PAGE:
AMRRIC recognises that ethical, culturally sensitive research can result in significant and tangible benefits for both Indigenous communities and their companion animals. We also value the benefits of the involvement of Indigenous people as full partners in research projects. Such collaboration builds capacity both within communities and of Indigenous researchers, institutions and organisations, and is a model that AMRRIC strongly supports.
As Australia’s only independent organisation focusing on all areas of companion animal management in rural and remote Indigenous communities, AMRRIC is in a unique position to facilitate effective and appropriate research collaborations. We are eager to engage with Indigenous communities and researchers to assist in the development and implementation of projects that align with our Research Policy (PDF, 395kb) and strategic objectives.
AMRRIC’s Research Priorities
For further information about collaborating with AMRRIC on research projects, please contact AMRRIC.
Previous and ongoing research projects include:
• AMRRIC was a partner in the University of Sydney Australian Research Council Linkage Grant (ARC) project “Healthy Dogs, Healthy Communities” , chaired by the late Professor Robert Dixon. The project examined the relationships between culturally-appropriate education and training, dog health and welfare, and human health and welfare in 6 remote Indigenous communities across Australia. The project sought to demonstrate that the improvement of the health and welfare of dogs through sustainable dog health programs are directly due to the community involvement catalysed by specifically-designed knowledge and skill sharing activities. The project furthered aimed to show that the improvement of dog health and welfare also impacts on human health and welfare in Indigenous communities. Published manuscripts include:
• The Transmissible Cancer Group (TCG) at the University of Cambridge studies the genetic changes that cause cancers to become transmissible. There are only two known naturally occurring transmissible cancers in mammals, and these are the canine transmissible venereal tumour (TVT) affecting dogs, and the transmissible facial tumour affecting Tasmanian devils. In collaboration with AMRRIC, the TCG is studying the genetic changes in TVT tumours in Australia, and using this information to trace the history and spread of TVT and to design better treatment and prevention strategies. Publications from this research include:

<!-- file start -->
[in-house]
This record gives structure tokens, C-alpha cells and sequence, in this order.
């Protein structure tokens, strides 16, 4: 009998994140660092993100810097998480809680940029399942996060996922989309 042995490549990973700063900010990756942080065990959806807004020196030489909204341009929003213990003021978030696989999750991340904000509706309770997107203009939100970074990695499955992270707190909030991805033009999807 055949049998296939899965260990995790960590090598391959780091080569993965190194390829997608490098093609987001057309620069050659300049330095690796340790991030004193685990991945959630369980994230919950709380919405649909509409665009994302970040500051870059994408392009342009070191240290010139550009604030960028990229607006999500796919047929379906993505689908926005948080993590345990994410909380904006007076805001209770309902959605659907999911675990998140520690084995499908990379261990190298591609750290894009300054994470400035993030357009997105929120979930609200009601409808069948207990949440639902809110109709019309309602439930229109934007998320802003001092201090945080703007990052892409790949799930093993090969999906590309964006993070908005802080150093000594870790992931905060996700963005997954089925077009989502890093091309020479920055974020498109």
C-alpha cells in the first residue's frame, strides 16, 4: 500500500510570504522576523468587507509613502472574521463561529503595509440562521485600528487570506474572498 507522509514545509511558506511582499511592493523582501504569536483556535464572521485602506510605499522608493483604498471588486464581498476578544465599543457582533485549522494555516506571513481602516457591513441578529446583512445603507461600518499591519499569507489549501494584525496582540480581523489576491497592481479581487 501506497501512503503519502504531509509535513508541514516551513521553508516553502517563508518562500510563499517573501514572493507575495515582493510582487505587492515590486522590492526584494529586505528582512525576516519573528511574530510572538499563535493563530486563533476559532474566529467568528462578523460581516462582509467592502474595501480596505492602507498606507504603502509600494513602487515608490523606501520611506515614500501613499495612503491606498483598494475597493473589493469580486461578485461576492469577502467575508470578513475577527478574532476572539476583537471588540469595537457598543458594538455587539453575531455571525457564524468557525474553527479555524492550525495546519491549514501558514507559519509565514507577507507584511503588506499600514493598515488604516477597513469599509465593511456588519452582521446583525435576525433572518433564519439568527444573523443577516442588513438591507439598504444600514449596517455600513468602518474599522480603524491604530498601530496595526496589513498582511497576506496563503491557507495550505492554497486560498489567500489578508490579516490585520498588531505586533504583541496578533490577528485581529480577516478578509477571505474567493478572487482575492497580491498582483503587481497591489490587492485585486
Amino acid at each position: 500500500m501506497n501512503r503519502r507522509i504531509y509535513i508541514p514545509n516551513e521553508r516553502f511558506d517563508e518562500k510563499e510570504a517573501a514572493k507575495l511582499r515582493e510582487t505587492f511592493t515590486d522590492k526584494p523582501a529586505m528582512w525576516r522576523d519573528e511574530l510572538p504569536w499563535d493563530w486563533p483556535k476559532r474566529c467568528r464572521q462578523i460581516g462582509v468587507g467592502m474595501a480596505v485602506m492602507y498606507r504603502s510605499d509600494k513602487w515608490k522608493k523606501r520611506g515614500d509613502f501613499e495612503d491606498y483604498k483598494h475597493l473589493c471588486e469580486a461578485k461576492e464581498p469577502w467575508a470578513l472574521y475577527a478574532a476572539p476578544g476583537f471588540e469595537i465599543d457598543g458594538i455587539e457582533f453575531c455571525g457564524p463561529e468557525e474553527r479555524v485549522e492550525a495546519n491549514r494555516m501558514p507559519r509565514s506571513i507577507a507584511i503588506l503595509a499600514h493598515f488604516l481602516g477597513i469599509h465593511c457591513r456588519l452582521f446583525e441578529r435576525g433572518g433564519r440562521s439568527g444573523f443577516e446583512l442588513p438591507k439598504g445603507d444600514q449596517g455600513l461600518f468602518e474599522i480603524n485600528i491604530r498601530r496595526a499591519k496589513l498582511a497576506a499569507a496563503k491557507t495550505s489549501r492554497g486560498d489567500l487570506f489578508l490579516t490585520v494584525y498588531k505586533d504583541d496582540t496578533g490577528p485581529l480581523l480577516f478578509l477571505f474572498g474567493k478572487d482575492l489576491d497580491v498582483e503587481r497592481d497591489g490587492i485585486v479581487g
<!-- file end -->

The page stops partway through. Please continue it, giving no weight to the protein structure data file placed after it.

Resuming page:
• AMRRIC assisted University of Sydney researchers investigating the movements and interactions of community dogs as part of a broader rabies preparedness project. Publications include:
• Through collaboration with the University of New England, AMRRIC and the Tiwi Islands Regional Council, PhD candidate Jessica Sparkes quantified the Nguiu (Tiwi Islands) dog population and assessed the effects of sex and reproductive state on activity patterns and contact rates of free-roaming dogs using mark-recapture and GPS telemetry methods. This work was part of broader team project conducting research into rabies, aiming to assist Australia’s efforts in preventing the disease entering Australia or halting its spread should the disease breach quarantine. Publications from this project include:
• Ticks collected from community dogs during AMRRIC veterinary programs have been sent to Murdoch University for analysis by Professor Peter Irwin and colleagues who are investigating potential pathogens (including zoonoses) in ticks across Australia. Visit Tick Vectors for further information. Publications include:
• AMRRIC was involved in an Honors Project through the Menzies School of Health Research entitled ‘The occurrence of the melioidosis agent Burkholderia pseudomallei in scats from captive and wild animals in the Darwin region’. Melioidosis is an emerging infectious disease caused by the soil bacterium Burkholderia pseudomallei, impacting humans and animals in northern Australia and South East Asia with an increasingly expanding geographic range. Collaboration with AMRRIC by way of sampling from animals in Indigenous communities was a crucial component of this study as melioidosis is a disease which disproportionately impacts Indigenous Australians.
• AMRRIC has assisted a research group at Flinders University investigating Strongyloides – a group of parasitic hookworms capable of infecting humans and other mammals. The research group is investigating environmental factors that determine Strongyloides distribution, and the role that dogs might play in Strongyloides transmission.
• By facilitating the collection of dog blood samples, AMRRIC supported University of Queensland research investigating the presence of Rickettsia felis – a vector-borne organism of zoonotic disease significance. This became the first reported study demonstrating the presence of Rickettsia felis in Indigenous community dogs in the Northern Territory.